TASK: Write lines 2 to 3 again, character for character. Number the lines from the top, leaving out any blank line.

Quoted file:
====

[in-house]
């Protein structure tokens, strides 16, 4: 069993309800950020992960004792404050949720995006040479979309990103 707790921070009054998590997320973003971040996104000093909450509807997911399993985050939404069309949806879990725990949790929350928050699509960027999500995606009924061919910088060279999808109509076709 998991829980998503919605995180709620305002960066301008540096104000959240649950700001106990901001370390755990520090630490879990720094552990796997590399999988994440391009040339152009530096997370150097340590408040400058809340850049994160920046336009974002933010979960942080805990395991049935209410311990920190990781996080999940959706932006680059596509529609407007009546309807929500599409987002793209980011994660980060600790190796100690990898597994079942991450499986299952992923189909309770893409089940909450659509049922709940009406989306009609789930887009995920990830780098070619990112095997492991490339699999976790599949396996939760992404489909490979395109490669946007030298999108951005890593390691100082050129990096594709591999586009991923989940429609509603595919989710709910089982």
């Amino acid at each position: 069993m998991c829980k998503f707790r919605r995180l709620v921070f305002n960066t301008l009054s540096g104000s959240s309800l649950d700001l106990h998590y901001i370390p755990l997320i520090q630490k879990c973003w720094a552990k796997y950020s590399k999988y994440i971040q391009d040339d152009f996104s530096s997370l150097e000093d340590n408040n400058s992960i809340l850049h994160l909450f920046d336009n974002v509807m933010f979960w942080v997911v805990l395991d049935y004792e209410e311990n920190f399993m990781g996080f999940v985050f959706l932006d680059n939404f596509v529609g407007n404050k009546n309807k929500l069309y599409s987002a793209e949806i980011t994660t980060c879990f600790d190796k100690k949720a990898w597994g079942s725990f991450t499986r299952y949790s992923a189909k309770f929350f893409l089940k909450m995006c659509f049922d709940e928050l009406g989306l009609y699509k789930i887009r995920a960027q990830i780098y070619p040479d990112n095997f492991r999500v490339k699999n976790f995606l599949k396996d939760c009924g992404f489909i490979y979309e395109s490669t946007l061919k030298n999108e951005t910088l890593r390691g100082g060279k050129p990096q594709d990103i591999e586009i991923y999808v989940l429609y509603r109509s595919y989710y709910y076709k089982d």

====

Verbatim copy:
């Protein structure tokens, strides 16, 4: 069993309800950020992960004792404050949720995006040479979309990103 707790921070009054998590997320973003971040996104000093909450509807997911399993985050939404069309949806879990725990949790929350928050699509960027999500995606009924061919910088060279999808109509076709 998991829980998503919605995180709620305002960066301008540096104000959240649950700001106990901001370390755990520090630490879990720094552990796997590399999988994440391009040339152009530096997370150097340590408040400058809340850049994160920046336009974002933010979960942080805990395991049935209410311990920190990781996080999940959706932006680059596509529609407007009546309807929500599409987002793209980011994660980060600790190796100690990898597994079942991450499986299952992923189909309770893409089940909450659509049922709940009406989306009609789930887009995920990830780098070619990112095997492991490339699999976790599949396996939760992404489909490979395109490669946007030298999108951005890593390691100082050129990096594709591999586009991923989940429609509603595919989710709910089982």
């Amino acid at each position: 069993m998991c829980k998503f707790r919605r995180l709620v921070f305002n960066t301008l009054s540096g104000s959240s309800l649950d700001l106990h998590y901001i370390p755990l997320i520090q630490k879990c973003w720094a552990k796997y950020s590399k999988y994440i971040q391009d040339d152009f996104s530096s997370l150097e000093d340590n408040n400058s992960i809340l850049h994160l909450f920046d336009n974002v509807m933010f979960w942080v997911v805990l395991d049935y004792e209410e311990n920190f399993m990781g996080f999940v985050f959706l932006d680059n939404f596509v529609g407007n404050k009546n309807k929500l069309y599409s987002a793209e949806i980011t994660t980060c879990f600790d190796k100690k949720a990898w597994g079942s725990f991450t499986r299952y949790s992923a189909k309770f929350f893409l089940k909450m995006c659509f049922d709940e928050l009406g989306l009609y699509k789930i887009r995920a960027q990830i780098y070619p040479d990112n095997f492991r999500v490339k699999n976790f995606l599949k396996d939760c009924g992404f489909i490979y979309e395109s490669t946007l061919k030298n999108e951005t910088l890593r390691g100082g060279k050129p990096q594709d990103i591999e586009i991923y999808v989940l429609y509603r109509s595919y989710y709910y076709k089982d």